Twentieth Sunday after Pentecost

Genesis 2:18-24 is a fascinating text that throughout the centuries has done much harm.

Mark 10:14
"Let the little children come to me; do not stop them; for it is to such as these that the kingdom of God belongs." Photo by Andrew Seaman on Unsplash; licensed under CC0.

October 7, 2018

First Reading
View Bible Text

Commentary on Genesis 2:18-24

Genesis 2:18-24 is a fascinating text that throughout the centuries has done much harm.

For instance, over the years, the reference to the woman as man’s helpmate has been invoked to relegate women to a subservient position. Or worse, in the 15th century document Malleus Maleficarum that serves as a manual for dealing with women who have been accused of witchcraft offers the following shocking interpretation regarding the reference of woman being created from the rib of the man. In a section that outlines women as the “weaker sex” when it comes to intellect, and hence more susceptible to fall prey to the devil’s temptations, one finds the following description of women:

But the natural reason is that she is more carnal than a man, as is clear from her many carnal abominations. And it should be noted that there was a defect in the formation of the first woman, since she was formed from a bent rib, that is, a rib of the breast, which is bent as it were in a contrary direction to a man. And since through this defect she is an imperfect animal, she always deceives.1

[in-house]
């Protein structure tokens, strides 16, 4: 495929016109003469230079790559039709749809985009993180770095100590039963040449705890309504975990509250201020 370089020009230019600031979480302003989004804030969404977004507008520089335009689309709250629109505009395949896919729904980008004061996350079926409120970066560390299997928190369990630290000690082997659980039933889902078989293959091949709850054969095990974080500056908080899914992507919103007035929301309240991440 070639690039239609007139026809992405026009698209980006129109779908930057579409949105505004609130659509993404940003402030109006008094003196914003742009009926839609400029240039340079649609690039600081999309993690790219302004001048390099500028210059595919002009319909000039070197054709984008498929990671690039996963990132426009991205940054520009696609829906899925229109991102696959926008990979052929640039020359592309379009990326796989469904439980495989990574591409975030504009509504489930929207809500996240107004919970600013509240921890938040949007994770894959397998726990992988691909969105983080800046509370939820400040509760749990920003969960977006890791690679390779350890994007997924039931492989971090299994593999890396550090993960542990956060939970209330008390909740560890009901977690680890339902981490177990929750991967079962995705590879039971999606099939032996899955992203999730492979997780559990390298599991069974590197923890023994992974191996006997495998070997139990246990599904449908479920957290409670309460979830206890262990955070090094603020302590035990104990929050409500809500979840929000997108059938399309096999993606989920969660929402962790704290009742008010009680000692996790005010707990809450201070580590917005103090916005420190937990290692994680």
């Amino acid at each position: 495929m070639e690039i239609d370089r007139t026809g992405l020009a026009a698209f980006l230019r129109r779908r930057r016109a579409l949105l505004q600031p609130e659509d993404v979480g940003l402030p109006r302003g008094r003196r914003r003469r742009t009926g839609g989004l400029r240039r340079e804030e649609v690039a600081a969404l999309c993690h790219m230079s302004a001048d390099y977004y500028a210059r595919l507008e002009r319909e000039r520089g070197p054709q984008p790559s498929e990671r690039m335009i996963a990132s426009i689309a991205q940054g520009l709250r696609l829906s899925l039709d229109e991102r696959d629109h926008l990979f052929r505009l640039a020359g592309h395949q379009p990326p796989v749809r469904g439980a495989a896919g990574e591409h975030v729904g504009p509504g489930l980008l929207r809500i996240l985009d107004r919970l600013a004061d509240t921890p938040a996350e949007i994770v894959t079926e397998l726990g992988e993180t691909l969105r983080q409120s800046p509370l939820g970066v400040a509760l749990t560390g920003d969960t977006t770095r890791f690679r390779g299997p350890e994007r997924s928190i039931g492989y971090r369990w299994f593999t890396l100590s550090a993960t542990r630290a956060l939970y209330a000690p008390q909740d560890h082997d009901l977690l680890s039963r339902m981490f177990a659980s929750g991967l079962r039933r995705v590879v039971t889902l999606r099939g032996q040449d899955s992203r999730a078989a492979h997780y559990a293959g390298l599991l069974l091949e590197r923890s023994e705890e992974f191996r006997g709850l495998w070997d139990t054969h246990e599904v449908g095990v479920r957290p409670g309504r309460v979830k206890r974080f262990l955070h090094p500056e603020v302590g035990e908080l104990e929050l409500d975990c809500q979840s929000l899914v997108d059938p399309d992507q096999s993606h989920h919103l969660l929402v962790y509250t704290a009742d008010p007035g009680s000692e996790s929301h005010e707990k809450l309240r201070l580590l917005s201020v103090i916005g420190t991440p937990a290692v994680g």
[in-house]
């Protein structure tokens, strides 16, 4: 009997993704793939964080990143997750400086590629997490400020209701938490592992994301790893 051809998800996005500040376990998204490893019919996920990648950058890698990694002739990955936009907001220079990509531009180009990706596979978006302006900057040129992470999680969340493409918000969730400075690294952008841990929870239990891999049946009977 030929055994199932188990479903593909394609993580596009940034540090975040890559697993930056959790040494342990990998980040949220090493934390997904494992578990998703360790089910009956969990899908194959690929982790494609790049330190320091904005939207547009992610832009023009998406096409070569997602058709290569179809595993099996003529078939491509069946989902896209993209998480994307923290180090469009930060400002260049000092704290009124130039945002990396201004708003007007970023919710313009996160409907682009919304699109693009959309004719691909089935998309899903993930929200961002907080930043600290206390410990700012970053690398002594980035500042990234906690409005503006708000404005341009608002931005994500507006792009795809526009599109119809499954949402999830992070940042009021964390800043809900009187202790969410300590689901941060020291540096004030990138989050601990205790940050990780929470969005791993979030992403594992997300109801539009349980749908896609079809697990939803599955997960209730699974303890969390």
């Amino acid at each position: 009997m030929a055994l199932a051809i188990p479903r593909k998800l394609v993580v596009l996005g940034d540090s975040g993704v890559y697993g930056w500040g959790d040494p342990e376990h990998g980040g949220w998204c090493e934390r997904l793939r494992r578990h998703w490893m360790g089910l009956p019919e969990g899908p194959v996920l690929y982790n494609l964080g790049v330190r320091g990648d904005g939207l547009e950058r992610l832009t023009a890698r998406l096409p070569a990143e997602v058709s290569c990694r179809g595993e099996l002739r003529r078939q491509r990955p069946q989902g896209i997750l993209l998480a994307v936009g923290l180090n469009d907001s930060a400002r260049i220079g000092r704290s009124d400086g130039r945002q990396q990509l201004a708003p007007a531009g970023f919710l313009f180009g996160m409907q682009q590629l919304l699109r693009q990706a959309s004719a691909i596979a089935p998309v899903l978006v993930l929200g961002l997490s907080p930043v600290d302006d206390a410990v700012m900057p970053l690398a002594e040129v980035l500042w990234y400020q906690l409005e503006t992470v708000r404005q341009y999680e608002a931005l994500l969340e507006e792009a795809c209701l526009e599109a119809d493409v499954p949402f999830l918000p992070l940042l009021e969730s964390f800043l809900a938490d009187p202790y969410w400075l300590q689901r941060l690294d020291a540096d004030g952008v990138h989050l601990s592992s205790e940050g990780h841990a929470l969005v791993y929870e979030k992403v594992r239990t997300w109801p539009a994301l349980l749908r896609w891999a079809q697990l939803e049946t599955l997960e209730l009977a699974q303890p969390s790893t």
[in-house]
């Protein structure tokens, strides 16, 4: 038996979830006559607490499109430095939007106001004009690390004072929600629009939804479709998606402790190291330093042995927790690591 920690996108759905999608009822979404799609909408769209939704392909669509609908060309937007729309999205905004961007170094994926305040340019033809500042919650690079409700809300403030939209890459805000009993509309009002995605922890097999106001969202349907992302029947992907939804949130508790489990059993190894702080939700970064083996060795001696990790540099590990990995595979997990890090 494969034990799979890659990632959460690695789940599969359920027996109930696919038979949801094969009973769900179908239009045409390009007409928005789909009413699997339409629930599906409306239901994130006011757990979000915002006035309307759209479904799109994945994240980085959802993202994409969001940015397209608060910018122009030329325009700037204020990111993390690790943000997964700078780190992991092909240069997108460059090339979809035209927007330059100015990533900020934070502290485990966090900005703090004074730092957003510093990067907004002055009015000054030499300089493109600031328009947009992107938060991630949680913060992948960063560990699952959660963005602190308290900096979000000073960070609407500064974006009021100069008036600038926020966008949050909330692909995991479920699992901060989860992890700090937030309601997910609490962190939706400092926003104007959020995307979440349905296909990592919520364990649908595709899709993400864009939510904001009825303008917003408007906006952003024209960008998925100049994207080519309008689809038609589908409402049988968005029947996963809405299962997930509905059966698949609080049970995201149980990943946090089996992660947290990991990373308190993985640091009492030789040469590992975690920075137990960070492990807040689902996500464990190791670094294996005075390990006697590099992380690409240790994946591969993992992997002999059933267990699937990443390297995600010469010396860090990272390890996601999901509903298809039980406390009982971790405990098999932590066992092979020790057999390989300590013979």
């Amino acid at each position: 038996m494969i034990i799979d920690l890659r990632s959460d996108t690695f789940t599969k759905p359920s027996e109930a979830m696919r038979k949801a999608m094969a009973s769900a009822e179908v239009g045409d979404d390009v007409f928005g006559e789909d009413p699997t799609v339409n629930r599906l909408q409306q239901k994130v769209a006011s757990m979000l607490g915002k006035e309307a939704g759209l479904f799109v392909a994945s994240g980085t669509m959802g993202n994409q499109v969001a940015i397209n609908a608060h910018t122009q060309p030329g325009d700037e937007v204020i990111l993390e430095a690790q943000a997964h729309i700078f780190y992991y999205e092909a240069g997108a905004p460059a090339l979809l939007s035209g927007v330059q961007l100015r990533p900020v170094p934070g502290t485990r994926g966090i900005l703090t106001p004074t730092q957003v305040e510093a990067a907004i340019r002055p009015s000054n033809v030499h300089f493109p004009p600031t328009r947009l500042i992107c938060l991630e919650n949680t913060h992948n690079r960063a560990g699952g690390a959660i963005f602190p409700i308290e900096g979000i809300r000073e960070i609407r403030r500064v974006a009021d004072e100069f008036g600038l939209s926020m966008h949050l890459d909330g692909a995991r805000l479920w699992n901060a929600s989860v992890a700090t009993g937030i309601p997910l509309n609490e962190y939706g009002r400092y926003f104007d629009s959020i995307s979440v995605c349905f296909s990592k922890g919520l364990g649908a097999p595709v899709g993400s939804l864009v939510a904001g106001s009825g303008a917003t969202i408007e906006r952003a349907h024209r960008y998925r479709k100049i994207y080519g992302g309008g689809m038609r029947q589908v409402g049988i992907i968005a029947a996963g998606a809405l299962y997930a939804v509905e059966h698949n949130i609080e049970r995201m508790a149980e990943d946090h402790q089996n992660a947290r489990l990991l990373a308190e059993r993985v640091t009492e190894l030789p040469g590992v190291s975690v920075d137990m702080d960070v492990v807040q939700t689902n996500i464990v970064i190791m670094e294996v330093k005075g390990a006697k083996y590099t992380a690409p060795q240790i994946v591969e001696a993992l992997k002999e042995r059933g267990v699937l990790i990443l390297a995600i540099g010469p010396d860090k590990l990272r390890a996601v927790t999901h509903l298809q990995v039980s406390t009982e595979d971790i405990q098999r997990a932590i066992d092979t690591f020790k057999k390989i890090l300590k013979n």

This type of misguided interpretation that unabashedly demonizes women has been responsible for the persecution and murder of countless of women who were considered to be witches. However, less overt, but no less harmful is the ancient stereotypes that continue to this day to haunt women and mar the relationship between women and men: Women are unfaithful, women are not to be trusted; women are the pinnacle of all that is evil, corrupt, irrational, and weak.

This very dark interpretative trajectory of Genesis 2:18-24 should not prevent us though from finding ways to redeem this text in order to proclaim a word that is life-giving in nature. For instance, one should note that this text offers a wonderful portrayal of the importance of companionship. This is evident already in verses 18 when the God who in Genesis 1 repeatedly has described God’s creation as good, says that “it is not good that man,” and I would add woman, “be alone.” So God vows to provide the paradigmatic human with a helper and a partner, which as Phyllis Trible already in her landmark book, God and the Rhetoric of Sexuality has shown, should not be viewed in terms of subordination given the fact that God is also described as Israel’s helper (Psalms 115:9; 121:2).

We actually see in quite humorous fashion how God is creating from the same ground (adamah) from which humans (adam) have been created, make a whole array of animals, parading them in front of the human to find his ideal partner and helpmate. One could well imagine the man scoffing at the idea of the giraffe, the lion, the chimpanzee, and even man’s best friend, the dog, being this promised companion. When none of these animals suffice, God’s plan B is to take part of the man to “build” a woman which God brings to the man for his approval.